For twenty four years in a row we have maintained our tradition. Without fail. There have been years of sickness, but we overcame it. We had small children at home – five between us – but still we escaped. Snow failed to materialize, but we went anyway. Jobs were stressful and demanding, but we left them behind. A lot has changed over the years, but Susan and I still get away for our annual cross-country ski weekend every year.
This year’s venue was Golden Eagle Lodge, on the north side of Bearskin Lake on the wonderful Central Gunflint Trail Ski System. We stayed in a lovely cabin aptly named “Trailside” and took full advantage of our proximity to the 70k of XC ski trails at our door.
It wasn’t long before the weekend’s unique qualities began to reveal themselves. And as each new challenge presented itself, we coined a new term. It seemed better than complaining, and far more fun.
Adaptability It’s the characteristic needed when things don’t turn out as expected. Like the gas fireplace that ceases blazing after the office closes at night. And your figure out it’s the only source of heat in the cabin. Or when the enormous clumps of snow that once graced the tops of the pine trees melt enough to fall, creating tree avalanches that obliterate the ski trail with icy mounds. Or topple weakened trees across the trail. It’s the turn-on-a-dime trait that comes in handy for revising ski plans to take advantage of trails that have been groomed in favor of those still coated in refrozen snow. It’s figuring out how to use a percolator when you’ve only ever made drip coffee.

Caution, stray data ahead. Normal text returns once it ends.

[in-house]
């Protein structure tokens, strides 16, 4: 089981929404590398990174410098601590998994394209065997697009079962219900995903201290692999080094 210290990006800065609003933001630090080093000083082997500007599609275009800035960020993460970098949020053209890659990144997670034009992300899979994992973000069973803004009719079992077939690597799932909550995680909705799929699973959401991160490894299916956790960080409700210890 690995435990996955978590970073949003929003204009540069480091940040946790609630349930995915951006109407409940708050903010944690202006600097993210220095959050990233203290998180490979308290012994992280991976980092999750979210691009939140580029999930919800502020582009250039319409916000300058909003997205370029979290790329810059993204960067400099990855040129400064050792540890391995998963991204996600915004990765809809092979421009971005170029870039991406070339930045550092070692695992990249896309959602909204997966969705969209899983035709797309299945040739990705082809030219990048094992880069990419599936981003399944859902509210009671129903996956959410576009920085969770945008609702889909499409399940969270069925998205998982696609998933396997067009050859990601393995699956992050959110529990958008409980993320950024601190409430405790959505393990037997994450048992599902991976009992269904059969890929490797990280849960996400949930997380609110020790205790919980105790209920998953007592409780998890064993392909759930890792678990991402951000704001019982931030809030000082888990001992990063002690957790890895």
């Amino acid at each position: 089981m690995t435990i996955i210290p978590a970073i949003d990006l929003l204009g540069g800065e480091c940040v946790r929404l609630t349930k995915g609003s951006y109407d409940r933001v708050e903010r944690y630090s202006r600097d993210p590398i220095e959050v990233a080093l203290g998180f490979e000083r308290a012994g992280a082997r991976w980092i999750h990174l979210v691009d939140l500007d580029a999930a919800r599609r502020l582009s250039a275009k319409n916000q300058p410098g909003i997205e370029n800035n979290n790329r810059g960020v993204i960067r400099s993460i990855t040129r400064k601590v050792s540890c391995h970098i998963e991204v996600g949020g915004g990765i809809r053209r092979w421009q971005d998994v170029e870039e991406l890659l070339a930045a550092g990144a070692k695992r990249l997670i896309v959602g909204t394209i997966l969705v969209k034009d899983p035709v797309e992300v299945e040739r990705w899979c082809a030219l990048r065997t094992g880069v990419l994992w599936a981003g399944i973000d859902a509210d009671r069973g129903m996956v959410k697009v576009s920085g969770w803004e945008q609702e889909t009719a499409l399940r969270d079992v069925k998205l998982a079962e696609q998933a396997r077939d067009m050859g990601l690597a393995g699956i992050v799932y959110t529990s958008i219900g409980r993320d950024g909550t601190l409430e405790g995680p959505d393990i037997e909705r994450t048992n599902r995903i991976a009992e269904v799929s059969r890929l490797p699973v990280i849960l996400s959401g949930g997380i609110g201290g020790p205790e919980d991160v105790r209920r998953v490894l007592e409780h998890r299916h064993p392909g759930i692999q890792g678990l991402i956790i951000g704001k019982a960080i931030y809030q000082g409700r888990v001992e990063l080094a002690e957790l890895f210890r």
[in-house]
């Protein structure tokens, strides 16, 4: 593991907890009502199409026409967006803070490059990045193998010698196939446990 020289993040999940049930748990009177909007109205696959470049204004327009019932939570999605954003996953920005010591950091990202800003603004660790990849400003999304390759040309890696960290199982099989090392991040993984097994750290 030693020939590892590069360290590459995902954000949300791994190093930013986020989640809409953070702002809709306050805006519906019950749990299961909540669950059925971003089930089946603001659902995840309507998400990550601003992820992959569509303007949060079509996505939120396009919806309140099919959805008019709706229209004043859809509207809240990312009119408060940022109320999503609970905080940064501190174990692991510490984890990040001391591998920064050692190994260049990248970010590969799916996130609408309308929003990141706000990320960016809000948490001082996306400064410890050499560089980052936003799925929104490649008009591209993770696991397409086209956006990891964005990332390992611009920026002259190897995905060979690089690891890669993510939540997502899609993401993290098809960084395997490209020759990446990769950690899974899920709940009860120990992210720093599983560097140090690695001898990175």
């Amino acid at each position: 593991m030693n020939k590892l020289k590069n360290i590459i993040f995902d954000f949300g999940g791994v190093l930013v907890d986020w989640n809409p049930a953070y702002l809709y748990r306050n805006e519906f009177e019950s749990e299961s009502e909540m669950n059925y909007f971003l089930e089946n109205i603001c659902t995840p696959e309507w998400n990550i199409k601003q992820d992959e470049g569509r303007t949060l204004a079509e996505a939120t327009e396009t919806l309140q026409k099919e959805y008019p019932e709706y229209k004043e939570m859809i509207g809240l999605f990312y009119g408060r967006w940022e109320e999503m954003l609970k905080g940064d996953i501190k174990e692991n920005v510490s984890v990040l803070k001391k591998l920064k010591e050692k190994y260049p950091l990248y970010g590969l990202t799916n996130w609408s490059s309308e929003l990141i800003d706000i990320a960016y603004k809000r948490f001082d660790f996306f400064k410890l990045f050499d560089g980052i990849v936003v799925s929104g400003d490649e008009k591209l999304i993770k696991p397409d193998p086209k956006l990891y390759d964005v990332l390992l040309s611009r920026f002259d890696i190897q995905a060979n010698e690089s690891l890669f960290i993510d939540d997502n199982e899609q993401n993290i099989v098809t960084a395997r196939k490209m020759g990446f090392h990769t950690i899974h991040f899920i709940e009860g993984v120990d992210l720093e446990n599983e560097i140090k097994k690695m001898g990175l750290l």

Lurch This is what happens when the snow gets warm and wet, and ices up the bottom of your skis. It creates a huge snowball underneath your foot, which effectively stops all forward progress. Your body lurches forward with the momentum of your former glide, while your ski remains firmly planted in the ski track. And an inane sound escapes your lips as you try to regain some sense of balance (and lose all hope of retaining any dignity).
Perseverance It keeps you going when you realize you have chosen an overly ambitious distance to ski given the sticky snow conditions. It makes you move when you fear you will be finishing your ski in the dark, and your headlamp is still back at the cabin. It becomes your strength when you are dead tired after dragging your snow-bound skis across the snow (and lurching). Its mantra sounds something like “think of crisp, chilled Chardonnay waiting for you.”
Yet for each challenge the rewards were many. Skiing at sunrise, watching it paint the sky with orange stripes. Baking in the heat of the sauna, letting our aches drip away. Sunny days, warm temperatures. Talking, sharing, laughing caring. Sipping that Chardonnay.
It’s a rare friendship that endures this long. Perhaps it’s even more rare to keep up a tradition this long. But we’re unlikely to miss next year’s milestone – 25 years of skiing together. And so much more.